Twitter investors have a new worry about its ad business and the stock is getting creamed

Twitter shares are down more than 5% on Thursday, as the company’s Q3 earnings report continues to leave a bad taste in investors’ mouths.

There’s no actual news about Twitter pressuring the stock today, said several Wall Street analysts who cover the stock. Rather, the extent of the struggles in Twitter’s ad business are coming more into focus, in the wake of the initial bad news about its slowing user growth and weak revenue forecast.

One key issue is a new data point about Twitter’s traffic acquisition costs that the company revealed for the first time during its earnings conference call earlier this week, said Macquarie Research analyst Ben Schachter.

Twitter noted that 13%, or $US66 million, of its total ad revenue was “network revenue,” which is revenue from ads that it serves on partner web sites. And of that $US66 million, Twitter paid out $US42 million in TAC to its partner websites.

Most analysts’ financial models of Twitter’s business didn’t have that, said Schachter.

“That network business to me has always been what I would characterise as lower quality, because you don’t really control your destiny,” Schachter said. “You keep a lot lower percentage of the revenue, so it’s not as interesting to investors.”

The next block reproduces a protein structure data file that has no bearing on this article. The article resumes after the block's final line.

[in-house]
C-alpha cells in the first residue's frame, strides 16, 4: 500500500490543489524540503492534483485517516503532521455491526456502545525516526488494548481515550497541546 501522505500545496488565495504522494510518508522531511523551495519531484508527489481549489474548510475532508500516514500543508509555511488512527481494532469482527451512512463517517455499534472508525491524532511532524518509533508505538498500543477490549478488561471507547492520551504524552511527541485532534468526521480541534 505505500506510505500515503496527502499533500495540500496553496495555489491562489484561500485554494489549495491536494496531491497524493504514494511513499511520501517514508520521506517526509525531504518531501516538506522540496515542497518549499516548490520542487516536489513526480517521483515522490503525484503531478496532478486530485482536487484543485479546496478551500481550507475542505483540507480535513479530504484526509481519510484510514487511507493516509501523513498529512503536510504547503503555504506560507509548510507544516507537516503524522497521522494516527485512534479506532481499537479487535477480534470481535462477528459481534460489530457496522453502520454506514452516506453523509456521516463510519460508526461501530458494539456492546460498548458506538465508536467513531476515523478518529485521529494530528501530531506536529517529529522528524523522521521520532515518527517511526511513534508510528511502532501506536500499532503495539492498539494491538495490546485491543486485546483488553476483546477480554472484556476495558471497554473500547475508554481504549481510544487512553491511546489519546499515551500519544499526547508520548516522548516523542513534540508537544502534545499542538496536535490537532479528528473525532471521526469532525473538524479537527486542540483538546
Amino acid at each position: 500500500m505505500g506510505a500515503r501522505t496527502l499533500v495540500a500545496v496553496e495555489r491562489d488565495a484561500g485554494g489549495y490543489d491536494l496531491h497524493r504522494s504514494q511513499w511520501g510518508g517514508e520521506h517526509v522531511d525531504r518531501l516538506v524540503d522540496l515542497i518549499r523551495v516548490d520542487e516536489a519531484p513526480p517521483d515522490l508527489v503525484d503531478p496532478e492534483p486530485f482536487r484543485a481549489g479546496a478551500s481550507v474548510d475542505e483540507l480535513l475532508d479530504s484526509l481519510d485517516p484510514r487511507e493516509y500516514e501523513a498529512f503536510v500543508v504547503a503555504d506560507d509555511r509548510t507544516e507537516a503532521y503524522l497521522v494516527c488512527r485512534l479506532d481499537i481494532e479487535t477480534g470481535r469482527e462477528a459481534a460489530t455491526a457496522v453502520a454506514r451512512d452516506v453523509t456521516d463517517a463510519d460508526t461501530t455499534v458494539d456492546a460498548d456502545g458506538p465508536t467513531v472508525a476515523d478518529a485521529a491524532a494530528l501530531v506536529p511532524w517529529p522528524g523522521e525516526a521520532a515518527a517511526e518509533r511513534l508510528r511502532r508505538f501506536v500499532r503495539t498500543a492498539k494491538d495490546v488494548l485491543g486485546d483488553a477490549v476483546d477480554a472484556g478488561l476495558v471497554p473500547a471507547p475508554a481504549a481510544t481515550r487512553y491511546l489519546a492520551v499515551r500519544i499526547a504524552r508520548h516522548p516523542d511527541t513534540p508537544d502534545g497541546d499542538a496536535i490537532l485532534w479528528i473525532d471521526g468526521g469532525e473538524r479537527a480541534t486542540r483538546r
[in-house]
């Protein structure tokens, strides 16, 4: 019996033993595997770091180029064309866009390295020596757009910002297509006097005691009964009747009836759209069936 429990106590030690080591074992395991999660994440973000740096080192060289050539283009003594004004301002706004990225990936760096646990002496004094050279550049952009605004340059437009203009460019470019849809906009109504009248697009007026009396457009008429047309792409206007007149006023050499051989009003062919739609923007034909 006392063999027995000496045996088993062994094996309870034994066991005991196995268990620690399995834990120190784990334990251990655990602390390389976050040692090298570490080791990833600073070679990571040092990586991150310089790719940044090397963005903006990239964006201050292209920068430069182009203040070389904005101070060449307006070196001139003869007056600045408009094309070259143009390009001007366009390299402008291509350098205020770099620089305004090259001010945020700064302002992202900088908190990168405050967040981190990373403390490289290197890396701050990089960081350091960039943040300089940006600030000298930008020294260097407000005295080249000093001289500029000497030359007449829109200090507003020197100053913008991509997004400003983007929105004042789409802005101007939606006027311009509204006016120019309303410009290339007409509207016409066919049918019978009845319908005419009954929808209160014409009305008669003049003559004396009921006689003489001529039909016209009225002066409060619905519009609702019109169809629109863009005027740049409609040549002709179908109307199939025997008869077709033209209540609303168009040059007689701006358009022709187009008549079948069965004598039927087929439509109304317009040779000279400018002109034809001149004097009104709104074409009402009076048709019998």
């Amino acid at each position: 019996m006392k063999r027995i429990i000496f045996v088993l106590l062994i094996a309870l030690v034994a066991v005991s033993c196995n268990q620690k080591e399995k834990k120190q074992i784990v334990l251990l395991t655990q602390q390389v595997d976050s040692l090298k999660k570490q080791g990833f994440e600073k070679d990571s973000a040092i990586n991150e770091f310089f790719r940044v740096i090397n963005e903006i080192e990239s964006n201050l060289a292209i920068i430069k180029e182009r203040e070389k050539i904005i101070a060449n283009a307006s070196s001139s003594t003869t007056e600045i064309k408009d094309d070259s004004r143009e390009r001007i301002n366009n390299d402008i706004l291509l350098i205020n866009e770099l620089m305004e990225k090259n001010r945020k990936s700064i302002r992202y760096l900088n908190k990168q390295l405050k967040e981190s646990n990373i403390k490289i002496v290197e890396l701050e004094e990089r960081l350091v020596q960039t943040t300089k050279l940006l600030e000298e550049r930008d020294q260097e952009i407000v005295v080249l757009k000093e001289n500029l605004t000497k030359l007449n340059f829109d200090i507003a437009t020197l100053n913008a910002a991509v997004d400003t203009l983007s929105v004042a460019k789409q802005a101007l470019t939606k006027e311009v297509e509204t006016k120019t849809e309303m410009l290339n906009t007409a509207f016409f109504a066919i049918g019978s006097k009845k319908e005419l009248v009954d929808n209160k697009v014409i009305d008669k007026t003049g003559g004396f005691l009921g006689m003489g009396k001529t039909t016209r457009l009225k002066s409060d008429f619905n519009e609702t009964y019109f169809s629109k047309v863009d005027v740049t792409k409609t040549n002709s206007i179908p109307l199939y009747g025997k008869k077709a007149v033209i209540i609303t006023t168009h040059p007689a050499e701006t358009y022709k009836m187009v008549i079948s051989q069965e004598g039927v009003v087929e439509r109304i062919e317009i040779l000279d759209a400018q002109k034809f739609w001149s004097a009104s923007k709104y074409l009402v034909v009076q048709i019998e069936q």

The wrong ad business

Meanwhile, Thursday’s Stratechery newsletter by Ben Thompson finds more causes for worry with Twitter’s ad business. Thompson notes that Twitter’s ad strength has traditionally been with the large, brand advertisers. But those advertisers like big audiences, and Twitter has struggled to grow its user base.

A better fit for Twitter, given the size of its audience, may be so-called direct response marketers, Thompson says.

“This…is really bad. Not only did the Twitter product stagnate for years, it seems that the company built the wrong sort of ads business as well,” Thompson wrote.

But the direct response business is also problematic for Twitter, Thompson noted. When Twitter has tried to shift its emphasis to such ads in the past, its revenue took a hit, he said.

“I suspect the company quickly gave up and renewed its focus on direct sales-driven brand marketing. However, when it comes to Twitter’s long-term sustainability, giving up isn’t really an option: I wouldn’t be surprised if Twitter is plunging back in to a heavy focus on direct response ads and it willing to take the revenue hit that will come as they figure the format out.”

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